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How the Olympics Inspire Me

Even though I am not what you might call a sport enthusiast, I definitely enjoy watching the Olympics.

Over the years, I have watched a wide range of Olympic events, including some that I admit I probably would not have watched had they not been under the Olympic banner. This year, between the CBC network’s curated coverage, supplemented by so many streaming opportunities for specific events, it made it so easy (and maybe a little addictive) to follow the action.

The variety reminds me a little of ABC’s “Wide World of Sports” that I used to watch as a kid (back when we only had 12 channels). The packaging of that show appealed to this curious young mind as it was a veritable smorgasbord of sporting events to discover. If I was more athletically inclined, who knows what inspiration could have been sparked later in life.

Unfortunately, my weak eye-hand coordination, my lack of overall coordination, my lack of physical stature and the lasting trauma of dodgeball in my pre-teens, prevented me from pursuing a career in sports.

Even after the Covid-19 lockdowns, it’s not like I was running out of viewing options, given the long list of binge-worthy streaming programming I had accumulated over the years. The Olympic coverage remained an enjoyable change of pace that I looked forward to.

Plus, as a recent retiree, watching the Olympics seemed even more special and more symbolic to me, as I could take in more coverage than I usually would have back in my working days. This year, the Olympics were an additional reminder of my new found freedom from the “9 to 5”.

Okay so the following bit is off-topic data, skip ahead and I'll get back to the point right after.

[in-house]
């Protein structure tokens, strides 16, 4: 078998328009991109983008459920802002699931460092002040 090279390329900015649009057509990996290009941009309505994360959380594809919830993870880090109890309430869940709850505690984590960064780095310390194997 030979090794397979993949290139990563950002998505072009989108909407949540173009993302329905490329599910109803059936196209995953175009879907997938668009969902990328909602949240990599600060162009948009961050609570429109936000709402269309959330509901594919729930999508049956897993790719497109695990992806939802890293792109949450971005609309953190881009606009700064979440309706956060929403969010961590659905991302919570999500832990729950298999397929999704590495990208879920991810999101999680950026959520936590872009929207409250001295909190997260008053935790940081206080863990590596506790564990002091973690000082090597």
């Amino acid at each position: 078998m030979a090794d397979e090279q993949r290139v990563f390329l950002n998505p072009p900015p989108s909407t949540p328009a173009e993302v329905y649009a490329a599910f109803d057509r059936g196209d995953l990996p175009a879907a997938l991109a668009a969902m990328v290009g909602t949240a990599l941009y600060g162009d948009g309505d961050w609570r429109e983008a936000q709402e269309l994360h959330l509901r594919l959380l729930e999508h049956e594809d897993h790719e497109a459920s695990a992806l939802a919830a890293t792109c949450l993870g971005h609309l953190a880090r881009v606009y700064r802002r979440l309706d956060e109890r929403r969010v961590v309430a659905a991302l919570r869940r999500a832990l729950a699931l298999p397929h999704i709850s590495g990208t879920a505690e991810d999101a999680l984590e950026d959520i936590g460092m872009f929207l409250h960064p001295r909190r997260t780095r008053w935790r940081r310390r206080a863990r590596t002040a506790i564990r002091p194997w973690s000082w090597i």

Why do I watch the Olympics? Continue reading

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Ivy’s Outdoor Adventures

Last fall, in an effort to try to help keep Ivy the Wonder Cat’s weight under control, as an experiment, I purchased a harness and leash and to see if going out for a walk would be of interest to her. As described in the blog post “Taking the Cat for a Walk”, she surprised me as she really enjoyed it.

Over the winter months, not surprisingly, the walks got shorter and I completely respected that. I never forced the issue with her especially since getting 4 booties on her paws would likely leave me with scratch marks all over my body.

Funny enough, in bad weather, she would still meow to go out for a walk, but because she seemingly didn’t believe me when I told her that the weather outside was frightful, I would put the harness and leash on her anyway, as if we were going for a walk, as per her command. When she looked outside, saw the weather and made a u-turn back into the house, the decision was hers that this wasn’t a good day for a walk and then the meowing stopped.

But after the snow melted, our mud puddle yard dried out and the days got longer, the visits outside became longer and more frequent. In her ritual to announce that it was time for a walk, she would stand by the pet gate and meow a few times, and when I’d join her, she would walk me to where I hang my coat. She is a smart one!

Now, in late spring, the walks are definitely part of our routine. She expects them now.

Her reaction to the harness is strangely irregular. Some days, the sight of it has her running to the pet gate with great enthusiasm. Most days she stands perfectly still and even sticks her head willingly into the right loop. Other days, she puts up a huge fuss, attempting to bite me. When that happens, I learned that I just have to create a diversion to get her attention on something else, and try again one minute later. Continue reading

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Taking the Cat for a Walk

At Ivy the Wonder Cat’s veterinary check-up two years ago, the vet said that she was within an acceptable range for an adult indoor cat, but to ensure that she didn’t take on more weight. At that time, we put in place a few strategies to keep her on track.